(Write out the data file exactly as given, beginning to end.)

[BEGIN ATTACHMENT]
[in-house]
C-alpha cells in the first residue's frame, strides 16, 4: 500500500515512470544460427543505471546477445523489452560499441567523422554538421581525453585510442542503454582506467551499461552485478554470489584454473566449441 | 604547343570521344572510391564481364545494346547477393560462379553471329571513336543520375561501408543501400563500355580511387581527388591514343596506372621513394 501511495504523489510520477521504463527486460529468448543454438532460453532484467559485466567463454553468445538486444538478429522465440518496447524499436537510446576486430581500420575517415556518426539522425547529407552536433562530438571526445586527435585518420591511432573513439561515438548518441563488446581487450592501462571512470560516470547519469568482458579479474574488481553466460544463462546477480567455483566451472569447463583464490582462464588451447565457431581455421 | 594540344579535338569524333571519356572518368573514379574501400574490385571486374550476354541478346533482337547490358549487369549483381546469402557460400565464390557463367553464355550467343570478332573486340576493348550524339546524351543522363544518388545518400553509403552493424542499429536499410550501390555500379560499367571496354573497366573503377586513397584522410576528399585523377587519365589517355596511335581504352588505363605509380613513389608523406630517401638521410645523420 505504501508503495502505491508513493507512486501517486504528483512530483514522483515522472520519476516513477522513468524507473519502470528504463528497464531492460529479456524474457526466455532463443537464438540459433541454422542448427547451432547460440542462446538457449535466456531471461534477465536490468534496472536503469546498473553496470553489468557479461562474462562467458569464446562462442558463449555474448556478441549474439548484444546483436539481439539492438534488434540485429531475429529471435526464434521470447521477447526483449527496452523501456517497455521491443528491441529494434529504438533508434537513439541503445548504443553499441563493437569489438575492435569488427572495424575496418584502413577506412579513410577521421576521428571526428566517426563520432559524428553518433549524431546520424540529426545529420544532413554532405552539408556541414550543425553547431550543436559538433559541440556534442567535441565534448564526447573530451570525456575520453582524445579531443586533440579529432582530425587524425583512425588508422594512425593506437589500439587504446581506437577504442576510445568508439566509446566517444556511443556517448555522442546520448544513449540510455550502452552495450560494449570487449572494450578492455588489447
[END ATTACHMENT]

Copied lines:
[in-house]
C-alpha cells in the first residue's frame, strides 16, 4: 500500500515512470544460427543505471546477445523489452560499441567523422554538421581525453585510442542503454582506467551499461552485478554470489584454473566449441 | 604547343570521344572510391564481364545494346547477393560462379553471329571513336543520375561501408543501400563500355580511387581527388591514343596506372621513394 501511495504523489510520477521504463527486460529468448543454438532460453532484467559485466567463454553468445538486444538478429522465440518496447524499436537510446576486430581500420575517415556518426539522425547529407552536433562530438571526445586527435585518420591511432573513439561515438548518441563488446581487450592501462571512470560516470547519469568482458579479474574488481553466460544463462546477480567455483566451472569447463583464490582462464588451447565457431581455421 | 594540344579535338569524333571519356572518368573514379574501400574490385571486374550476354541478346533482337547490358549487369549483381546469402557460400565464390557463367553464355550467343570478332573486340576493348550524339546524351543522363544518388545518400553509403552493424542499429536499410550501390555500379560499367571496354573497366573503377586513397584522410576528399585523377587519365589517355596511335581504352588505363605509380613513389608523406630517401638521410645523420 505504501508503495502505491508513493507512486501517486504528483512530483514522483515522472520519476516513477522513468524507473519502470528504463528497464531492460529479456524474457526466455532463443537464438540459433541454422542448427547451432547460440542462446538457449535466456531471461534477465536490468534496472536503469546498473553496470553489468557479461562474462562467458569464446562462442558463449555474448556478441549474439548484444546483436539481439539492438534488434540485429531475429529471435526464434521470447521477447526483449527496452523501456517497455521491443528491441529494434529504438533508434537513439541503445548504443553499441563493437569489438575492435569488427572495424575496418584502413577506412579513410577521421576521428571526428566517426563520432559524428553518433549524431546520424540529426545529420544532413554532405552539408556541414550543425553547431550543436559538433559541440556534442567535441565534448564526447573530451570525456575520453582524445579531443586533440579529432582530425587524425583512425588508422594512425593506437589500439587504446581506437577504442576510445568508439566509446566517444556511443556517448555522442546520448544513449540510455550502452552495450560494449570487449572494450578492455588489447